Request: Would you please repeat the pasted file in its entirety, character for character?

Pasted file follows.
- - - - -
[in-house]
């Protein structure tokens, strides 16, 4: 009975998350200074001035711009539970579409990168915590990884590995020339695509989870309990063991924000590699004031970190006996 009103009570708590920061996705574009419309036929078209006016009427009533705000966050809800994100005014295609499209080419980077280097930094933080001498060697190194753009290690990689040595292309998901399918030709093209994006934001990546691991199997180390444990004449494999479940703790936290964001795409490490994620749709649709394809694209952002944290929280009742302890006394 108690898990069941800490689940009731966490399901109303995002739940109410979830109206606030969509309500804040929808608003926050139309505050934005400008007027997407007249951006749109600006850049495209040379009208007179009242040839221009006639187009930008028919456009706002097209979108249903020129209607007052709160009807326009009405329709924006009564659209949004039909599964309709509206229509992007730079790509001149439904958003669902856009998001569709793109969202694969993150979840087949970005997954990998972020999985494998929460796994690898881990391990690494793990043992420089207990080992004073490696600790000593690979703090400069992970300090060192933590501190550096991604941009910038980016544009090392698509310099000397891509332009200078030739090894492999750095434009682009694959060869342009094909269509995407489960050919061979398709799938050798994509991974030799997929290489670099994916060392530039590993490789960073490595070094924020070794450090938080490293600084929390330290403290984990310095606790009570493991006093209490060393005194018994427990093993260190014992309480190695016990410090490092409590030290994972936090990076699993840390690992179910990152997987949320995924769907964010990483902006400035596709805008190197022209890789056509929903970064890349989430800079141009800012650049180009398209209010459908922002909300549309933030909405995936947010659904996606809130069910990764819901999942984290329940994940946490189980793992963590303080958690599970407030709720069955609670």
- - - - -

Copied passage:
[in-house]
């Protein structure tokens, strides 16, 4: 009975998350200074001035711009539970579409990168915590990884590995020339695509989870309990063991924000590699004031970190006996 009103009570708590920061996705574009419309036929078209006016009427009533705000966050809800994100005014295609499209080419980077280097930094933080001498060697190194753009290690990689040595292309998901399918030709093209994006934001990546691991199997180390444990004449494999479940703790936290964001795409490490994620749709649709394809694209952002944290929280009742302890006394 108690898990069941800490689940009731966490399901109303995002739940109410979830109206606030969509309500804040929808608003926050139309505050934005400008007027997407007249951006749109600006850049495209040379009208007179009242040839221009006639187009930008028919456009706002097209979108249903020129209607007052709160009807326009009405329709924006009564659209949004039909599964309709509206229509992007730079790509001149439904958003669902856009998001569709793109969202694969993150979840087949970005997954990998972020999985494998929460796994690898881990391990690494793990043992420089207990080992004073490696600790000593690979703090400069992970300090060192933590501190550096991604941009910038980016544009090392698509310099000397891509332009200078030739090894492999750095434009682009694959060869342009094909269509995407489960050919061979398709799938050798994509991974030799997929290489670099994916060392530039590993490789960073490595070094924020070794450090938080490293600084929390330290403290984990310095606790009570493991006093209490060393005194018994427990093993260190014992309480190695016990410090490092409590030290994972936090990076699993840390690992179910990152997987949320995924769907964010990483902006400035596709805008190197022209890789056509929903970064890349989430800079141009800012650049180009398209209010459908922002909300549309933030909405995936947010659904996606809130069910990764819901999942984290329940994940946490189980793992963590303080958690599970407030709720069955609670």